THE ROAD TO CHARACTER

New York Times columnist Brooks (The Social Animal: The Hidden Sources of Love, Character and Achievement, 2011, etc.) returns with another volume that walks the thin line between self-help and cultural criticism.

Sandwiched between his introduction and conclusion are eight chapters that profile exemplars (Samuel Johnson and Michel de Montaigne are textual roommates) whose lives can, in Brooks’ view, show us the light. Given the author’s conservative bent in his column, readers may be surprised to discover that his cast includes some notable leftists, including Frances Perkins, Dorothy Day, and A. Philip Randolph. (Also included are Gens. Eisenhower and Marshall, Augustine, and George Eliot.) Throughout the book, Brooks’ pattern is fairly consistent: he sketches each individual’s life, highlighting struggles won and weaknesses overcome (or not), and extracts lessons for the rest of us. In general, he celebrates hard work, humility, self-effacement, and devotion to a true vocation. Early in his text, he adapts the “Adam I and Adam II” construction from the work of Rabbi Joseph Soloveitchik, Adam I being the more external, career-driven human, Adam II the one who “wants to have a serene inner character.” At times, this veers near the Devil Bugs Bunny and Angel Bugs that sit on the cartoon character’s shoulders at critical moments. Brooks liberally seasons the narrative with many allusions to history, philosophy, and literature. Viktor Frankl, Edgar Allan Poe, Paul Tillich, William and Henry James, Matthew Arnold, Virginia Woolf—these are but a few who pop up. Although Brooks goes after the selfie generation, he does so in a fairly nuanced way, noting that it was really the World War II Greatest Generation who started the ball rolling. He is careful to emphasize that no one—even those he profiles—is anywhere near flawless.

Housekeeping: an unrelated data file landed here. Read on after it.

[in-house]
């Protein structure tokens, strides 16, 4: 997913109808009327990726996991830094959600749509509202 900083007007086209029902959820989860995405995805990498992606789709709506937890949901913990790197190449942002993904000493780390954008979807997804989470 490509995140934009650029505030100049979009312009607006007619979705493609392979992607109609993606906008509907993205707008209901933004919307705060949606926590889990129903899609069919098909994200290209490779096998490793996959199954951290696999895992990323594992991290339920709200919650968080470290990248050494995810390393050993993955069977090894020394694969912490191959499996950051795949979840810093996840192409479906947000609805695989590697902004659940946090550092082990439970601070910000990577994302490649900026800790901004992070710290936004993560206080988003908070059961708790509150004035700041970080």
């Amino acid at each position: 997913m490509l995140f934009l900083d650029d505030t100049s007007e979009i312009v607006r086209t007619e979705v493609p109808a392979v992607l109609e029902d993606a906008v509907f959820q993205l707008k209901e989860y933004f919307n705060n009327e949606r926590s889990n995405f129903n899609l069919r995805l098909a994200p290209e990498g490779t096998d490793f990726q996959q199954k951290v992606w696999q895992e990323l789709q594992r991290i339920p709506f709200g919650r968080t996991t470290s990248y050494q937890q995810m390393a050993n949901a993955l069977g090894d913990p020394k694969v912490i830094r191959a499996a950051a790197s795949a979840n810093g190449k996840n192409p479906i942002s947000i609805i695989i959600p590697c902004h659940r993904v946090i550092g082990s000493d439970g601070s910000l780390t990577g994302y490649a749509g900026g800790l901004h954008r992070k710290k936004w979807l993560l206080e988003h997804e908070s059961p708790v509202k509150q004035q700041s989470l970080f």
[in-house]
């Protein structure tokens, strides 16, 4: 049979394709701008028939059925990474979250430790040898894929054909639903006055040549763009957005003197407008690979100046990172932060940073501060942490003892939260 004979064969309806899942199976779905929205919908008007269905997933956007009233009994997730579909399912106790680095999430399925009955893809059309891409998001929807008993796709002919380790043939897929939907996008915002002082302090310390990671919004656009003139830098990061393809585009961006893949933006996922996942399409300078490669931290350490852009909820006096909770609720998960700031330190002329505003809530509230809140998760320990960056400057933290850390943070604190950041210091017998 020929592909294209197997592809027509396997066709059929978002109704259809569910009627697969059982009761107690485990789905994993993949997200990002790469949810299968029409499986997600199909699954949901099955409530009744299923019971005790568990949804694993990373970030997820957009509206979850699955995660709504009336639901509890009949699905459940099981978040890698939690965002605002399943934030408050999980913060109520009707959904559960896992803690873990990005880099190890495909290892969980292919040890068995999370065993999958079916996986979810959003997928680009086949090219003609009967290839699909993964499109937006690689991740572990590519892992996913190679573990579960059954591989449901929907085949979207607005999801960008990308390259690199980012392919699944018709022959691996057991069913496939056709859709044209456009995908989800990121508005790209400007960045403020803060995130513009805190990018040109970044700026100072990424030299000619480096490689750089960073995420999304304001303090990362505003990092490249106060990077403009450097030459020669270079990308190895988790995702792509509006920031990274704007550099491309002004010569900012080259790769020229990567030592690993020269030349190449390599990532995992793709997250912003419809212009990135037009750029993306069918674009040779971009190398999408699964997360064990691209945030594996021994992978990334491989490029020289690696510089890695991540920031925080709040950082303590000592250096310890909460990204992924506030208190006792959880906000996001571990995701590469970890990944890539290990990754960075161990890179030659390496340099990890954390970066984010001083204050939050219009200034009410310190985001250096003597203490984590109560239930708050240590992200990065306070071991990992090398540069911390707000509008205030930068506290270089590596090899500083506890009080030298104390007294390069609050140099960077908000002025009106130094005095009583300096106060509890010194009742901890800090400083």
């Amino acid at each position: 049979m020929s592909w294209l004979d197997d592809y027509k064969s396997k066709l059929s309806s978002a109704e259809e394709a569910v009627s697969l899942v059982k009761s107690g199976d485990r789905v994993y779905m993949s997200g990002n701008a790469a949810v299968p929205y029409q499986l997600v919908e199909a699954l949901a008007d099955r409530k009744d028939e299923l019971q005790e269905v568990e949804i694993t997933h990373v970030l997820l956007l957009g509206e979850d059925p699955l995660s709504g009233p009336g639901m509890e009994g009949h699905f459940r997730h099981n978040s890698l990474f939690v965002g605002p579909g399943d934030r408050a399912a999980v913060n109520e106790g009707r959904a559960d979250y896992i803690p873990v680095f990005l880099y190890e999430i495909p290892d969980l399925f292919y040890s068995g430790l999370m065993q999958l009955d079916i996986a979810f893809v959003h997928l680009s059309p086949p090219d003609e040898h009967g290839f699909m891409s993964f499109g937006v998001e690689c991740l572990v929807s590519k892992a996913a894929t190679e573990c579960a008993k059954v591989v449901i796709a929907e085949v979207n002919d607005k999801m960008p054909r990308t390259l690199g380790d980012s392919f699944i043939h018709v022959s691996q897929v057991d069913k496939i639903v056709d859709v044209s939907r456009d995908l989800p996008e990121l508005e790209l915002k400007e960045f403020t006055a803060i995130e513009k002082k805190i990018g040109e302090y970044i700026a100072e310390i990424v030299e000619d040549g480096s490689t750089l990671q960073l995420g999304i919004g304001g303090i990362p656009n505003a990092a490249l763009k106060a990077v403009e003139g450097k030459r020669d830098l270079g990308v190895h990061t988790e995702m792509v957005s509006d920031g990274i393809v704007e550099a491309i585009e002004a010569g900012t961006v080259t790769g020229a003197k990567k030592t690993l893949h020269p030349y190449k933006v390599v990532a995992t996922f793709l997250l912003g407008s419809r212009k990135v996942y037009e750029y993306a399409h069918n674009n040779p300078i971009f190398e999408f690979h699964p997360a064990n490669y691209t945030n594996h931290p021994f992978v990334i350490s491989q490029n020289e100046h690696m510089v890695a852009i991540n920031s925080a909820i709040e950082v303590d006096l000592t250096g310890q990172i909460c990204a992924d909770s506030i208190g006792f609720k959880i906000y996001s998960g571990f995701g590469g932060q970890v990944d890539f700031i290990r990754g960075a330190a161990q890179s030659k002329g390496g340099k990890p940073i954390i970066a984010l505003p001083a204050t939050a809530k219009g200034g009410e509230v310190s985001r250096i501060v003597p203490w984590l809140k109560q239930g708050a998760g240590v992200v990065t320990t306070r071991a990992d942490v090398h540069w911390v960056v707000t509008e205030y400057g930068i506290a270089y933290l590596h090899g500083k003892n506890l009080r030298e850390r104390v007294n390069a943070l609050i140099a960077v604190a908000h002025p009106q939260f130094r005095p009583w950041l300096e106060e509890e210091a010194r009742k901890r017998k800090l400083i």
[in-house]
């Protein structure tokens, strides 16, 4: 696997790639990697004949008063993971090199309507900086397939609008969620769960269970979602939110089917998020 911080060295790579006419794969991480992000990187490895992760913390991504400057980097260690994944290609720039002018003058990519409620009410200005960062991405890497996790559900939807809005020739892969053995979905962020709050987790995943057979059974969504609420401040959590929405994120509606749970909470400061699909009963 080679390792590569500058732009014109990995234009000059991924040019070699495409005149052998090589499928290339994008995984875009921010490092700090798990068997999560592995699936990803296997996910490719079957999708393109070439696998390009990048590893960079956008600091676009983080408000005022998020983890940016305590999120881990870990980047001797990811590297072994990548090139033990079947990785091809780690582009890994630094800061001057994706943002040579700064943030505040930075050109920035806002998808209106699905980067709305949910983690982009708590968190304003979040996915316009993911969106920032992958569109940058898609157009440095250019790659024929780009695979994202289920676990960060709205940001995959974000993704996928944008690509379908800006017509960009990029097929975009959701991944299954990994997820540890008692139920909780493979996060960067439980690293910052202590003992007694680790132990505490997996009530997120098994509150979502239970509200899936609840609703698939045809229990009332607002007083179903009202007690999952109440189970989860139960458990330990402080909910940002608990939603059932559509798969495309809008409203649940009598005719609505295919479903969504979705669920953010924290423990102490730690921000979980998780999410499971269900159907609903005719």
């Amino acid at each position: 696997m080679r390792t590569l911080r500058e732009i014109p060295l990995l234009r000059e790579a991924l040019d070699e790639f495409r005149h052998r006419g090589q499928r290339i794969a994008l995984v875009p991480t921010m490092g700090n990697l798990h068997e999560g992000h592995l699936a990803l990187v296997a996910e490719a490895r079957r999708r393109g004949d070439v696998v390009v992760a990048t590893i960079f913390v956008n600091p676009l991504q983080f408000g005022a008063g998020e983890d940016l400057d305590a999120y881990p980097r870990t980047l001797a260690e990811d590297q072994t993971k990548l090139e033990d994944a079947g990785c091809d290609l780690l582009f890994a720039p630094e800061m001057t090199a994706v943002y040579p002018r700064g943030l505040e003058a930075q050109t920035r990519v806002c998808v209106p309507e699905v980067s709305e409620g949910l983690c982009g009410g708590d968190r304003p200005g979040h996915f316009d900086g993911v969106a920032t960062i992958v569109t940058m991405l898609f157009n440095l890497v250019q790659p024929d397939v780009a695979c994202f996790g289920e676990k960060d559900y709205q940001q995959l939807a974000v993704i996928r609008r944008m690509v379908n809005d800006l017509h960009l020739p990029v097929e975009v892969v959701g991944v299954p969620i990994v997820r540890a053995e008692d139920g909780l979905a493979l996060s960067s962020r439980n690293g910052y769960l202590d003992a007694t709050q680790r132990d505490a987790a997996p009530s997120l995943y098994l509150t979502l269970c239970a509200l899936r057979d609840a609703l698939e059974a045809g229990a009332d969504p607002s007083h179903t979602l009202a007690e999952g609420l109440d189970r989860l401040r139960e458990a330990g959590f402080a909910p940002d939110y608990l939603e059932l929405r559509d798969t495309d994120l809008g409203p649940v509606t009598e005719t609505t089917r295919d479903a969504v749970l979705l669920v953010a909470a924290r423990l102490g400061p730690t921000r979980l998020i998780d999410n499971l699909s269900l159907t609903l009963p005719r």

The author’s sincere sermon—at times analytical, at times hortatory—remains a hopeful one.

Pub Date: April 21, 2015

ISBN: 978-0-8129-9325-7

Page Count: 320

Publisher: Random House

Review Posted Online: Feb. 16, 2015

Kirkus Reviews Issue: March 1, 2015